Lately, I've been reading Life 3.0 by Max Tegmark which is a nonfiction book about the future of AI. (I'm on the second read through right now because there's so much to unpack. I do that with research that's a key part of whatever it is I'm writing.) It's a fascinating read, and I recommend it, but it has some serious problems.
If there's a marriage made in hell, it's the pairing of AI with Libertarianism. It disturbs me when wealthy tech barons blithely discuss disruption of economic markets as if it were a tiny nuisance that nations get past in a matter of moments. When the reality is that people's lives are thrown into chaos. Jobs are lost and--quite possibly in the instance of AI--whole careers destroyed. And yet, the fallout is merely hand-waved over like it's a minor inconvenience. I don't buy his statement that 'everything will be fine.' It won't be fine. Not for years, possibly decades, not even for your precious tech company. If you're going to argue ethics, and pose how one creates an ethical AGI whose goals don't conflict with humanity's, maybe you shouldn't espouse a political and financial system that is laissez-faire?
The opening fiction story about a small group of amoral, selfish, greedy AI geniuses working within a tech company is downright hair-raising. Have you never heard of Lord Acton? Dictatorships, especially those run for profit, aren't a good thing. It's quite eyeopening.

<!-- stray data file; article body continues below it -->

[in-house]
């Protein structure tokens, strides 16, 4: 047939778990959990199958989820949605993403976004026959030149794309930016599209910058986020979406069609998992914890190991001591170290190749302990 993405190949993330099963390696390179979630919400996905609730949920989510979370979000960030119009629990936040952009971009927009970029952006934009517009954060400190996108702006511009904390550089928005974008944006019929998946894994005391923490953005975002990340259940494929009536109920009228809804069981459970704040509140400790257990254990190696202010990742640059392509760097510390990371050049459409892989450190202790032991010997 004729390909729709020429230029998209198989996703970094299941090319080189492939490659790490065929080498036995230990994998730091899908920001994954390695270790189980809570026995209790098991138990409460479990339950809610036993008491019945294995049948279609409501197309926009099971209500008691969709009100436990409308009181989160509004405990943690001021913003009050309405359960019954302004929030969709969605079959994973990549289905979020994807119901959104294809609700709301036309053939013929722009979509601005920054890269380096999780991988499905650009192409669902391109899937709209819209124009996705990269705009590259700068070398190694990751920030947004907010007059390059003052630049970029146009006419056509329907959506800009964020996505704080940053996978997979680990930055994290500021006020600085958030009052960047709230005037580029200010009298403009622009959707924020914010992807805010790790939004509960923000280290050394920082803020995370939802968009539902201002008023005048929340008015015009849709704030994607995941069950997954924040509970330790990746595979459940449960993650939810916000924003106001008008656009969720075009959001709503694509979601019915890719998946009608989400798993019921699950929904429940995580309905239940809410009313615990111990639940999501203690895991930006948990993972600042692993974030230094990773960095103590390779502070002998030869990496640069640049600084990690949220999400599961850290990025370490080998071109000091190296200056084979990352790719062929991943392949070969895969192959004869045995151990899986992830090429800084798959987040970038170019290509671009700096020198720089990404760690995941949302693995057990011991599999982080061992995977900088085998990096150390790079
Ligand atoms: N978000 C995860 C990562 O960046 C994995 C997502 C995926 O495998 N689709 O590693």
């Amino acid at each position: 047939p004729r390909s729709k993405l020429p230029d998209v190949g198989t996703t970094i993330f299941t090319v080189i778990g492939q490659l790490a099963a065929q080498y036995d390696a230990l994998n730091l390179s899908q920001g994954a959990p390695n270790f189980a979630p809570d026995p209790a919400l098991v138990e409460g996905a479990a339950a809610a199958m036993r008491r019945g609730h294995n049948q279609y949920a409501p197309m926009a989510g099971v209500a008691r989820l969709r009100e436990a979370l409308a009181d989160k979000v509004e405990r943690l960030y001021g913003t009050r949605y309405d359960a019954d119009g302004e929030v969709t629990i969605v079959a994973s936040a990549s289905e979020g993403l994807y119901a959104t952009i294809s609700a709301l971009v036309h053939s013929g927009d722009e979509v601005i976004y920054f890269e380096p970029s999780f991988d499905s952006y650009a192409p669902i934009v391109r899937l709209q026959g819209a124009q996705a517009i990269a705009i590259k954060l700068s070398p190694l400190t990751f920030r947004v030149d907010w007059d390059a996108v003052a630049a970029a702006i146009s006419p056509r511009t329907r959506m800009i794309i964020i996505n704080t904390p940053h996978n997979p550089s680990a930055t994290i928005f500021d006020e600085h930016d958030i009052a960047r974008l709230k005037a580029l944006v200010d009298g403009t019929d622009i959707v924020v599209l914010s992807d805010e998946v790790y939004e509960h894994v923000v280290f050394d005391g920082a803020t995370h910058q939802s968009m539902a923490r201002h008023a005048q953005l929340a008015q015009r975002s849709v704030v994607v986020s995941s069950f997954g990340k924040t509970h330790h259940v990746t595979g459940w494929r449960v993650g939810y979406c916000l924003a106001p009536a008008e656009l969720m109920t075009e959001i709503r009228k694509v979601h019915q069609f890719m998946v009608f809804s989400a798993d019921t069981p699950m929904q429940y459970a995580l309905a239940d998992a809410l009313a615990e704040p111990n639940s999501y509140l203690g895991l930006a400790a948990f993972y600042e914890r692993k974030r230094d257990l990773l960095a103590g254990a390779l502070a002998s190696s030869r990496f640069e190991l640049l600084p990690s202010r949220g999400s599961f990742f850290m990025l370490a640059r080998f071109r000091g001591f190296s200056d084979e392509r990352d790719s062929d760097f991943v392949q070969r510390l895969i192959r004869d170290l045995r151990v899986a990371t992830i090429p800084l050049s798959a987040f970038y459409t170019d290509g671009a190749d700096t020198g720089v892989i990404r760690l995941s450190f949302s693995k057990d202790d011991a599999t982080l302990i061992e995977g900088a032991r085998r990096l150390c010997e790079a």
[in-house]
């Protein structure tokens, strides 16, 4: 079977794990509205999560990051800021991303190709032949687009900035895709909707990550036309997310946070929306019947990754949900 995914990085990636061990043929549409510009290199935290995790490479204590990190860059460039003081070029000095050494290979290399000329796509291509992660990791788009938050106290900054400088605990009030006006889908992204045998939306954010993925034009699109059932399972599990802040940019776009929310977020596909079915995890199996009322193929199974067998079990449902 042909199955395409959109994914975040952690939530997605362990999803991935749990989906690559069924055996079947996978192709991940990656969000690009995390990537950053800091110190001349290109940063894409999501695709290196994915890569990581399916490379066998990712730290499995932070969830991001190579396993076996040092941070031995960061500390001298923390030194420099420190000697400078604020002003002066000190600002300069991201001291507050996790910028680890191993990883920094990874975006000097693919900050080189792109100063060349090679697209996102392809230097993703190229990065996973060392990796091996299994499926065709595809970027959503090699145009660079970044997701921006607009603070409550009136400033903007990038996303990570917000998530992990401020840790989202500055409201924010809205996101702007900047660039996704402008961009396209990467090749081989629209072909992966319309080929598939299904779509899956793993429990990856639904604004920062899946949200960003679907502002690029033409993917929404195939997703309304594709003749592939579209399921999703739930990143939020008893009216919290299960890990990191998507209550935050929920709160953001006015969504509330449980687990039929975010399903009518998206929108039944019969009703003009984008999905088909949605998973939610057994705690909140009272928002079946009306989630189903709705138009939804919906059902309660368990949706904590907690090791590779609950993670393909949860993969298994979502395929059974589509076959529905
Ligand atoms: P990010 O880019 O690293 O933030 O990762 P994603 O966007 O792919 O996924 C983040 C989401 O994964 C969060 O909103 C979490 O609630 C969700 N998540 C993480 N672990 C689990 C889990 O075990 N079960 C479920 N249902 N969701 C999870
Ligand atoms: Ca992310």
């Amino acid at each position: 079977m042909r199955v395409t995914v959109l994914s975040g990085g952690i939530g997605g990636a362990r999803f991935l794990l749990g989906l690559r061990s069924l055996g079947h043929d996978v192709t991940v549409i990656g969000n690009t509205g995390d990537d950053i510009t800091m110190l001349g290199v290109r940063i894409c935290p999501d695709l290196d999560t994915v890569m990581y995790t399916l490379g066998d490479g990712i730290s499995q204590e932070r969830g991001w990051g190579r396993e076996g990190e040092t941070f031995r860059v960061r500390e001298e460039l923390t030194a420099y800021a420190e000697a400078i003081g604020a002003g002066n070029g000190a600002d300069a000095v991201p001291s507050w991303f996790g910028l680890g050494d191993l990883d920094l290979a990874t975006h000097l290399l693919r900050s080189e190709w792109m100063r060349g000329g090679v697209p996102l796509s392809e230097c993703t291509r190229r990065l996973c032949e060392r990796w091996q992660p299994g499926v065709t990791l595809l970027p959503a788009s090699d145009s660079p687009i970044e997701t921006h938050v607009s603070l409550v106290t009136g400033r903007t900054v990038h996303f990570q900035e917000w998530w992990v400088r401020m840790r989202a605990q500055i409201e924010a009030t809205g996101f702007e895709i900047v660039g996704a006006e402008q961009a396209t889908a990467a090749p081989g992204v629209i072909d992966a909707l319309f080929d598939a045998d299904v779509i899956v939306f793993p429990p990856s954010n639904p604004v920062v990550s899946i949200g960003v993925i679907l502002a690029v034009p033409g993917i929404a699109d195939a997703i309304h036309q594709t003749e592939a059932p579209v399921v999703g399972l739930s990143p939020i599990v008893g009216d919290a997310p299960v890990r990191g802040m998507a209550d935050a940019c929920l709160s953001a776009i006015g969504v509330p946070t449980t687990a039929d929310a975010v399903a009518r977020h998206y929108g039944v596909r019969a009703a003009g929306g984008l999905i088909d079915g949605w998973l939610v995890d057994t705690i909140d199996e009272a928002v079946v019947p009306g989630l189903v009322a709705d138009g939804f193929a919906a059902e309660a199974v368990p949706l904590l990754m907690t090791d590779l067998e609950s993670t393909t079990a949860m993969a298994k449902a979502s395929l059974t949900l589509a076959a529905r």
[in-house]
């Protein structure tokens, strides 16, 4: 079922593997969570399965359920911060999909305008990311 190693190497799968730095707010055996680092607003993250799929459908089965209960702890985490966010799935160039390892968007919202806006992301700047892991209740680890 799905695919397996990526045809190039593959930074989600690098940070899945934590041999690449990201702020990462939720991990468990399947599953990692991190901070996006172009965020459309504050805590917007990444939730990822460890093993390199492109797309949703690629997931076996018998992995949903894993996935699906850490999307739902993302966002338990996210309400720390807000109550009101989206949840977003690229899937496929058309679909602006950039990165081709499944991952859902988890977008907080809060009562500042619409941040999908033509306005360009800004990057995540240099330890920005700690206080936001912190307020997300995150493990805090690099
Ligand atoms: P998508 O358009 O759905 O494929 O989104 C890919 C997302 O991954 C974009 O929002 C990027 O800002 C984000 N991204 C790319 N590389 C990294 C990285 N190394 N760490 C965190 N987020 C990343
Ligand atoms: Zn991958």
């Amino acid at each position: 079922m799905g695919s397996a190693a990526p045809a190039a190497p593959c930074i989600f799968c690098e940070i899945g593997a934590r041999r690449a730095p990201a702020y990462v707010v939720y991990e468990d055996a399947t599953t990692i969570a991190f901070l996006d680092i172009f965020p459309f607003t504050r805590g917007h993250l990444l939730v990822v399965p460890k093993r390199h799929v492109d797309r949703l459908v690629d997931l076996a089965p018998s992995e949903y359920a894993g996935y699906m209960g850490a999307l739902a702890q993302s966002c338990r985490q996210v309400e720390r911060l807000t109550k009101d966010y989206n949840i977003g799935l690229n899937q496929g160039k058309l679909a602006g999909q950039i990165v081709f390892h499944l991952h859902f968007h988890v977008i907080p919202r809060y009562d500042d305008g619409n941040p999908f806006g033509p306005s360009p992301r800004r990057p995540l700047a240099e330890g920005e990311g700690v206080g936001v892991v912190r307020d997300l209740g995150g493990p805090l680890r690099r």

And ZOMG, people, PLEASE understand that Wikipedia is not an unbiased collection of encyclopedic data. For fuck's sake. You're this really smart man, and yet...
Also, there's an assumption that even though vast, unlimited wealth can be generated by AGI (Artificial General Intelligence), the majority of that wealth will be hoarded by the few. There's zero reason for that--particularly if this is a Utopic perspective, and it takes place after the current censure of Capitalism has completed. He doesn't explain why exploitation and/or the broad imbalance in the distribution of wealth is so essential He merely assumes it will be because: Capitalism. I see it as a flaw in a narrow political and philosophical perspective.
The cherry on top of the tea cake is the unexamined sexism. There are few women (if any) mentioned by name in the entire book. Those who are mentioned are wives of Great Men--and none are technical contributors to the project. Or if they are, their contributions aren't mentioned even in passing.
Yeah. Wow. So much to unpack. Still, there's a lot of really interesting ideas in it. And I do recommend reading it. More on that later. For now, videos.
Halloween is my favorite holiday. So, today I'll collect some links about fun things to do. Hosting a party? Pop on over to USA Today's list of inspiring adult drinks (both alcoholic and non-alcoholic versions are listed) and other treats. Dinosaur costumes officially rock. Author Heather Greene tweets a list of 31 films about witches. Sadly, a majority of them are awful, sexist, and promote harmful stereotypes from a modern witch's perspective. However, there are a few fun ones. Heather also has a new non-fiction book out about witch films. Have some costume ideas, couples costume ideas (same sex couples are included), and makeup tutorials. Got kids? Have some kids' craft suggestions. And have some DIY suggestions for your home.